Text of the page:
2. I found this piece to be not well written (starting sentences with conjunctions, overuse of adverbs, use of cliches) and the author appears to be misinformed about how capital expenditures (particularly those which are gift funded) and operating budgets work.

  3. “Our distinction is being a university-college built on the quality of our undergrad experience, not being a relatively poor, relatively less selective and relatively less prestigious research university.”

    Well put, but too timid.

    I agree with Duncan that it makes no sense for Brown to benchmark itself against universities that frankly have much more resources. That is a formula for failure. To claim that Brown can be “as broad as” and “as good as” MIT, Princeton or Dartmouth means that Brown will always fall short.

    Paxson’s strategic plan, which is neither strategic, nor a plan, continues to misguide the University’s goals by pretending that Brown can somehow make up its deficits in the conventional manner–increase tuition, increase expenses, increase the endowment. Brown has not been able to demonstrate success in increasing the endowment in any meaningful way. It has also lagged its peers in endowment fund performance–so that won’t save us either.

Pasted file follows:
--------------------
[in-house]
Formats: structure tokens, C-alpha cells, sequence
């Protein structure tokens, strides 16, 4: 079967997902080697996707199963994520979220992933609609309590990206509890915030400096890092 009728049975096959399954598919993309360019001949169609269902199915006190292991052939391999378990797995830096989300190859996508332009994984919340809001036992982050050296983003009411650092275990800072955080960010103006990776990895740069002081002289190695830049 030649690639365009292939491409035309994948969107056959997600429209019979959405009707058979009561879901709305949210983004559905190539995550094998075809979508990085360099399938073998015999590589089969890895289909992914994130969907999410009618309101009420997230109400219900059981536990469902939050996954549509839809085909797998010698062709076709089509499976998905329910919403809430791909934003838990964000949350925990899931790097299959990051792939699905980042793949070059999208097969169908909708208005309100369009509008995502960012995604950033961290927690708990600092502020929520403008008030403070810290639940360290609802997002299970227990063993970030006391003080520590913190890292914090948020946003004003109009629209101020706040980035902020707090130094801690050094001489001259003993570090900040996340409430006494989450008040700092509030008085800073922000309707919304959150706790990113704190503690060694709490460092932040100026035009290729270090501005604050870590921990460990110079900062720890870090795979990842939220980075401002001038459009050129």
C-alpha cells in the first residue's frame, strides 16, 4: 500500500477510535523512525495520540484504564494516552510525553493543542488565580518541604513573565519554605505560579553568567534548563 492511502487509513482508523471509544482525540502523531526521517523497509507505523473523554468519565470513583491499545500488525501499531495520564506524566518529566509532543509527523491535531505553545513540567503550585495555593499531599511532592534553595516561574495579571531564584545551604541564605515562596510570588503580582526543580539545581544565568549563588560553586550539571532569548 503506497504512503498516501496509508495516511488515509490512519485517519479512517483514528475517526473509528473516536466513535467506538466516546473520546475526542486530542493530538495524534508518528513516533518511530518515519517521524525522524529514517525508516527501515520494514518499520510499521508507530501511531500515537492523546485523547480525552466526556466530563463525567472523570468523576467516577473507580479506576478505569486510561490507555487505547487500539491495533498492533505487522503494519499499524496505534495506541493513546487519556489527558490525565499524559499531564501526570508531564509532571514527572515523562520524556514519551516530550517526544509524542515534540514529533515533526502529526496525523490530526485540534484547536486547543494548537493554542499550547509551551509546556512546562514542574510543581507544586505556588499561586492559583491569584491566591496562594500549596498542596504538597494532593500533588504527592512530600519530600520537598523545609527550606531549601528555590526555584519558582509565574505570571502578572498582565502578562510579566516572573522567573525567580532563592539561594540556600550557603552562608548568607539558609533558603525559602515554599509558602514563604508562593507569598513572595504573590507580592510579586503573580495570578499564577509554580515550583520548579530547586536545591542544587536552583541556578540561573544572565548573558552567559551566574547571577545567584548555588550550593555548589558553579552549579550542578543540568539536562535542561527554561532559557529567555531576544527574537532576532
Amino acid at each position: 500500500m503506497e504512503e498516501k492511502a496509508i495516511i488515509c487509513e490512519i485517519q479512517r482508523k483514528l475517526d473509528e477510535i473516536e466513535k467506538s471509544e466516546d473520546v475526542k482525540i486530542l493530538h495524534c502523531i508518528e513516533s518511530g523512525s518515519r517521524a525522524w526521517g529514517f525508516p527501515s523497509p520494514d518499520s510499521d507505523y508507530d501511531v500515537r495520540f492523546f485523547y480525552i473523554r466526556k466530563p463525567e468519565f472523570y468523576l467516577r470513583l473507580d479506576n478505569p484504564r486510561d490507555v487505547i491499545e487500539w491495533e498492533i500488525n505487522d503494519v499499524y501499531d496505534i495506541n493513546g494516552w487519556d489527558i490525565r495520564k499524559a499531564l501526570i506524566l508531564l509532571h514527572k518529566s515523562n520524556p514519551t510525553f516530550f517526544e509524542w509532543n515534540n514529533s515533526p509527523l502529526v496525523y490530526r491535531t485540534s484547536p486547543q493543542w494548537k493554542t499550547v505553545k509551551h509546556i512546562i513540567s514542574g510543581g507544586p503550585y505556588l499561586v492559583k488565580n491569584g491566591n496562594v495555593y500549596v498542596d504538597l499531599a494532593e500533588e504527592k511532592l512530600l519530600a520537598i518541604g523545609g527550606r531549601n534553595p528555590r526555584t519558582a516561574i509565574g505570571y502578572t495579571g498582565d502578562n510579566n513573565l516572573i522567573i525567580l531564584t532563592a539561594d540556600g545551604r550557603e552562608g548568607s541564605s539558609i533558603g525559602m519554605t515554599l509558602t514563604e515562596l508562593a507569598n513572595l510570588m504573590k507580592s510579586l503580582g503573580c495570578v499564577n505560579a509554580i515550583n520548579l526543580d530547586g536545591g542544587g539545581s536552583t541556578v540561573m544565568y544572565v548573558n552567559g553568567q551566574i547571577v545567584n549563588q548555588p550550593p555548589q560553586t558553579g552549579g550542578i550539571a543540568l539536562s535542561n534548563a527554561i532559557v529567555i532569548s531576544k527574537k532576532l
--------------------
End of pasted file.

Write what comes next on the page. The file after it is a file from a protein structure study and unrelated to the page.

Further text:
What Brown needs, and what we have argued since 2013, is a completely new plan. These concepts are laid out in three articles:, and They are further elaborated in our proposal for Brown professors to establish a Brown-led AP course series for high school students to (1) Broaden Brown’s brand, (2) reach out to poor but brilliant minority high school students, and (3) form relationships with high school students well before admissions processes begins…and, oh yes, earn an extra $100 million a year for Brown.

    We Brown alums in Northern California have tilted at this windmill for 3 years now. I am stunned at the troglodyte intransigence shown by Christina Paxson, the Board and key administrators to these proposals.

    We are concerned that continuing the current, 19th Century methods of teaching is a formula for failure…and is evidenced by Brown’s comparatively declining reputation, endowment and Brown alum salaries (lower than any other Ivy League school).

    Is Brown finally ready for real change? I doubt it. And I’m sorry to see a fine institution fade into obscurity.

Leave a Reply

Your email address will not be published. Required fields are marked *